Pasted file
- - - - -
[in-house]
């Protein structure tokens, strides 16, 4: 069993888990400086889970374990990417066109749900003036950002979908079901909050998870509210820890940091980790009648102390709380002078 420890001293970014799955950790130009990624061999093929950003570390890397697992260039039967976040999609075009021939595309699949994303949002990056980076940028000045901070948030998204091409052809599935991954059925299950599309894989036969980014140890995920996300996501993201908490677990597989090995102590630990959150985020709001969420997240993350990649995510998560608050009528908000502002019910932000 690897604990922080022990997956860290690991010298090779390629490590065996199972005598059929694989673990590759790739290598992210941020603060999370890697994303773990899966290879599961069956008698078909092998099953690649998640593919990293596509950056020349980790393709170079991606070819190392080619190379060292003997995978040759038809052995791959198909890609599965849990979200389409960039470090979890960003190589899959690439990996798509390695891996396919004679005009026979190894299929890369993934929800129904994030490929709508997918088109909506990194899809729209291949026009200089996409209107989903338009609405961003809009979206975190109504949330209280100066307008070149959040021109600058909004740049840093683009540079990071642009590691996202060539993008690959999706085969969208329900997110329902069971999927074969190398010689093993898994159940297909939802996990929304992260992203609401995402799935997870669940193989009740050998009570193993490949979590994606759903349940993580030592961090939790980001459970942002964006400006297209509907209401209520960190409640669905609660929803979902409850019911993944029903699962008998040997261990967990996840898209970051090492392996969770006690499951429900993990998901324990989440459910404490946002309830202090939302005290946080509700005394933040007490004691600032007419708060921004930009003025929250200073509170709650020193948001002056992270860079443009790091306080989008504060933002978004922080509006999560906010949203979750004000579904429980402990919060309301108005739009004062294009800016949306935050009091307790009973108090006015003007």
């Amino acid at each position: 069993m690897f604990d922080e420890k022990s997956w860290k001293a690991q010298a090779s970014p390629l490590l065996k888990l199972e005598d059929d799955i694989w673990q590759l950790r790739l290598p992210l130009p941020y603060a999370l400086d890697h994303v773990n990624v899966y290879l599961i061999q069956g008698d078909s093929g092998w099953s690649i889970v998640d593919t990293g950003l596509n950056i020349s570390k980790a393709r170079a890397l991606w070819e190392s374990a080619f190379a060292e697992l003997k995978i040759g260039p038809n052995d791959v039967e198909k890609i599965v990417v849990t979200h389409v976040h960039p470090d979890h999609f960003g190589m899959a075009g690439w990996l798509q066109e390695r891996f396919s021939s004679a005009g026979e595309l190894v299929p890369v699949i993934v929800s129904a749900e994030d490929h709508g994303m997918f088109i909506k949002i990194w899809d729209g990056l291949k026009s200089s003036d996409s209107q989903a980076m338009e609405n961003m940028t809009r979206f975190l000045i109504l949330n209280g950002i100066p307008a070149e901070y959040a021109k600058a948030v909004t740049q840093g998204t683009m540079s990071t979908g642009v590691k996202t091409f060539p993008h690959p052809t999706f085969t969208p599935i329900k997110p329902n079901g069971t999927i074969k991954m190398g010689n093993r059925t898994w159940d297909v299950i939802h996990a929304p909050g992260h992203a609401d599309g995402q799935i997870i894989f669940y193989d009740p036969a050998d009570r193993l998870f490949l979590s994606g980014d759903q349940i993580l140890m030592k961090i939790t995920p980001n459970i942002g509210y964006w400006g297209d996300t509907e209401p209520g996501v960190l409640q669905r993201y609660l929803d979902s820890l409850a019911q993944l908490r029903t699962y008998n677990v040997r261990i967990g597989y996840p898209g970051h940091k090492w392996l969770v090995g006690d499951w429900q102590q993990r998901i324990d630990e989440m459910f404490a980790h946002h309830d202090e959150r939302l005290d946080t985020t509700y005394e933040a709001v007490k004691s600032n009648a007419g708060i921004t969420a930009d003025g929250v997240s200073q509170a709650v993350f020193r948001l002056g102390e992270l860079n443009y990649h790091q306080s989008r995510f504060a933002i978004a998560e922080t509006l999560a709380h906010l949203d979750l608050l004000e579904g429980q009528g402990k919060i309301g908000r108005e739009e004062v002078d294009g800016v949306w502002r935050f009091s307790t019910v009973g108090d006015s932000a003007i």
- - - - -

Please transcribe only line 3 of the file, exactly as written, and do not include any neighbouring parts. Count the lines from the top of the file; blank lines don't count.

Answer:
């Amino acid at each position: 069993m690897f604990d922080e420890k022990s997956w860290k001293a690991q010298a090779s970014p390629l490590l065996k888990l199972e005598d059929d799955i694989w673990q590759l950790r790739l290598p992210l130009p941020y603060a999370l400086d890697h994303v773990n990624v899966y290879l599961i061999q069956g008698d078909s093929g092998w099953s690649i889970v998640d593919t990293g950003l596509n950056i020349s570390k980790a393709r170079a890397l991606w070819e190392s374990a080619f190379a060292e697992l003997k995978i040759g260039p038809n052995d791959v039967e198909k890609i599965v990417v849990t979200h389409v976040h960039p470090d979890h999609f960003g190589m899959a075009g690439w990996l798509q066109e390695r891996f396919s021939s004679a005009g026979e595309l190894v299929p890369v699949i993934v929800s129904a749900e994030d490929h709508g994303m997918f088109i909506k949002i990194w899809d729209g990056l291949k026009s200089s003036d996409s209107q989903a980076m338009e609405n961003m940028t809009r979206f975190l000045i109504l949330n209280g950002i100066p307008a070149e901070y959040a021109k600058a948030v909004t740049q840093g998204t683009m540079s990071t979908g642009v590691k996202t091409f060539p993008h690959p052809t999706f085969t969208p599935i329900k997110p329902n079901g069971t999927i074969k991954m190398g010689n093993r059925t898994w159940d297909v299950i939802h996990a929304p909050g992260h992203a609401d599309g995402q799935i997870i894989f669940y193989d009740p036969a050998d009570r193993l998870f490949l979590s994606g980014d759903q349940i993580l140890m030592k961090i939790t995920p980001n459970i942002g509210y964006w400006g297209d996300t509907e209401p209520g996501v960190l409640q669905r993201y609660l929803d979902s820890l409850a019911q993944l908490r029903t699962y008998n677990v040997r261990i967990g597989y996840p898209g970051h940091k090492w392996l969770v090995g006690d499951w429900q102590q993990r998901i324990d630990e989440m459910f404490a980790h946002h309830d202090e959150r939302l005290d946080t985020t509700y005394e933040a709001v007490k004691s600032n009648a007419g708060i921004t969420a930009d003025g929250v997240s200073q509170a709650v993350f020193r948001l002056g102390e992270l860079n443009y990649h790091q306080s989008r995510f504060a933002i978004a998560e922080t509006l999560a709380h906010l949203d979750l608050l004000e579904g429980q009528g402990k919060i309301g908000r108005e739009e004062v002078d294009g800016v949306w502002r935050f009091s307790t019910v009973g108090d006015s932000a003007i």